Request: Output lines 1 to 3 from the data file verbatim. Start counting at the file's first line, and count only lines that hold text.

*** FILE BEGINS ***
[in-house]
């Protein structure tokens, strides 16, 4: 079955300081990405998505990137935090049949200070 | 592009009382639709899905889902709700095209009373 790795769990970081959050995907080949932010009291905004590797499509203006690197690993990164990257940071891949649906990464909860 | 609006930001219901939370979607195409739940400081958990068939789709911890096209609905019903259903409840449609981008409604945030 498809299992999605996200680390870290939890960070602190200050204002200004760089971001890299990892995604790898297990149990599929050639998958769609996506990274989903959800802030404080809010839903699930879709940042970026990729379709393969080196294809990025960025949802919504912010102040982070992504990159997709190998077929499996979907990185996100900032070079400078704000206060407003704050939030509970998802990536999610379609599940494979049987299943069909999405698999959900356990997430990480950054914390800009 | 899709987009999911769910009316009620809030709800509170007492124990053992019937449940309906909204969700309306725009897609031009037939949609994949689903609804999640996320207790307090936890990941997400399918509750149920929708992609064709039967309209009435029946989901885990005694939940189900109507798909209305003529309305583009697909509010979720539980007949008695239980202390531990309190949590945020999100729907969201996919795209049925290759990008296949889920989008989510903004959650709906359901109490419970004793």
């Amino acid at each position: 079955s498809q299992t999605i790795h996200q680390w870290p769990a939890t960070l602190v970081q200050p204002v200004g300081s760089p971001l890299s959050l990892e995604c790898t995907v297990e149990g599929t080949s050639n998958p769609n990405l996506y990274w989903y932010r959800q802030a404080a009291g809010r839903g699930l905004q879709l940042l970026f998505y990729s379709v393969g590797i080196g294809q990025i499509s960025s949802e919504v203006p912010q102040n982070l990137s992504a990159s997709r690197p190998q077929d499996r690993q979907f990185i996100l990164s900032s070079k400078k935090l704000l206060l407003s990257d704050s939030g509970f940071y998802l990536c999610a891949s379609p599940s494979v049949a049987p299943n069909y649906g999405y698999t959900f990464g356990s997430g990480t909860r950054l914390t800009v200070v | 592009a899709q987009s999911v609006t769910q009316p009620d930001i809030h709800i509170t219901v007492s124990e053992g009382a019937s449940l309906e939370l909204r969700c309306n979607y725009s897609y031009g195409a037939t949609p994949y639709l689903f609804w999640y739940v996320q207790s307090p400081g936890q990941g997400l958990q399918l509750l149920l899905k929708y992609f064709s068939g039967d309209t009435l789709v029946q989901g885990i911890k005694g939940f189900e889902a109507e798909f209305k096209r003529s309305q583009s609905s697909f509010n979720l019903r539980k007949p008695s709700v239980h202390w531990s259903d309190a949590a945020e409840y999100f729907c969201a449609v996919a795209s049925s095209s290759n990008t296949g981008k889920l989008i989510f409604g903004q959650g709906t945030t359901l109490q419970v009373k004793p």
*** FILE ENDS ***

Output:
[in-house]
């Protein structure tokens, strides 16, 4: 079955300081990405998505990137935090049949200070 | 592009009382639709899905889902709700095209009373 790795769990970081959050995907080949932010009291905004590797499509203006690197690993990164990257940071891949649906990464909860 | 609006930001219901939370979607195409739940400081958990068939789709911890096209609905019903259903409840449609981008409604945030 498809299992999605996200680390870290939890960070602190200050204002200004760089971001890299990892995604790898297990149990599929050639998958769609996506990274989903959800802030404080809010839903699930879709940042970026990729379709393969080196294809990025960025949802919504912010102040982070992504990159997709190998077929499996979907990185996100900032070079400078704000206060407003704050939030509970998802990536999610379609599940494979049987299943069909999405698999959900356990997430990480950054914390800009 | 899709987009999911769910009316009620809030709800509170007492124990053992019937449940309906909204969700309306725009897609031009037939949609994949689903609804999640996320207790307090936890990941997400399918509750149920929708992609064709039967309209009435029946989901885990005694939940189900109507798909209305003529309305583009697909509010979720539980007949008695239980202390531990309190949590945020999100729907969201996919795209049925290759990008296949889920989008989510903004959650709906359901109490419970004793």
């Amino acid at each position: 079955s498809q299992t999605i790795h996200q680390w870290p769990a939890t960070l602190v970081q200050p204002v200004g300081s760089p971001l890299s959050l990892e995604c790898t995907v297990e149990g599929t080949s050639n998958p769609n990405l996506y990274w989903y932010r959800q802030a404080a009291g809010r839903g699930l905004q879709l940042l970026f998505y990729s379709v393969g590797i080196g294809q990025i499509s960025s949802e919504v203006p912010q102040n982070l990137s992504a990159s997709r690197p190998q077929d499996r690993q979907f990185i996100l990164s900032s070079k400078k935090l704000l206060l407003s990257d704050s939030g509970f940071y998802l990536c999610a891949s379609p599940s494979v049949a049987p299943n069909y649906g999405y698999t959900f990464g356990s997430g990480t909860r950054l914390t800009v200070v | 592009a899709q987009s999911v609006t769910q009316p009620d930001i809030h709800i509170t219901v007492s124990e053992g009382a019937s449940l309906e939370l909204r969700c309306n979607y725009s897609y031009g195409a037939t949609p994949y639709l689903f609804w999640y739940v996320q207790s307090p400081g936890q990941g997400l958990q399918l509750l149920l899905k929708y992609f064709s068939g039967d309209t009435l789709v029946q989901g885990i911890k005694g939940f189900e889902a109507e798909f209305k096209r003529s309305q583009s609905s697909f509010n979720l019903r539980k007949p008695s709700v239980h202390w531990s259903d309190a949590a945020e409840y999100f729907c969201a449609v996919a795209s049925s095209s290759n990008t296949g981008k889920l989008i989510f409604g903004q959650g709906t945030t359901l109490q419970v009373k004793p």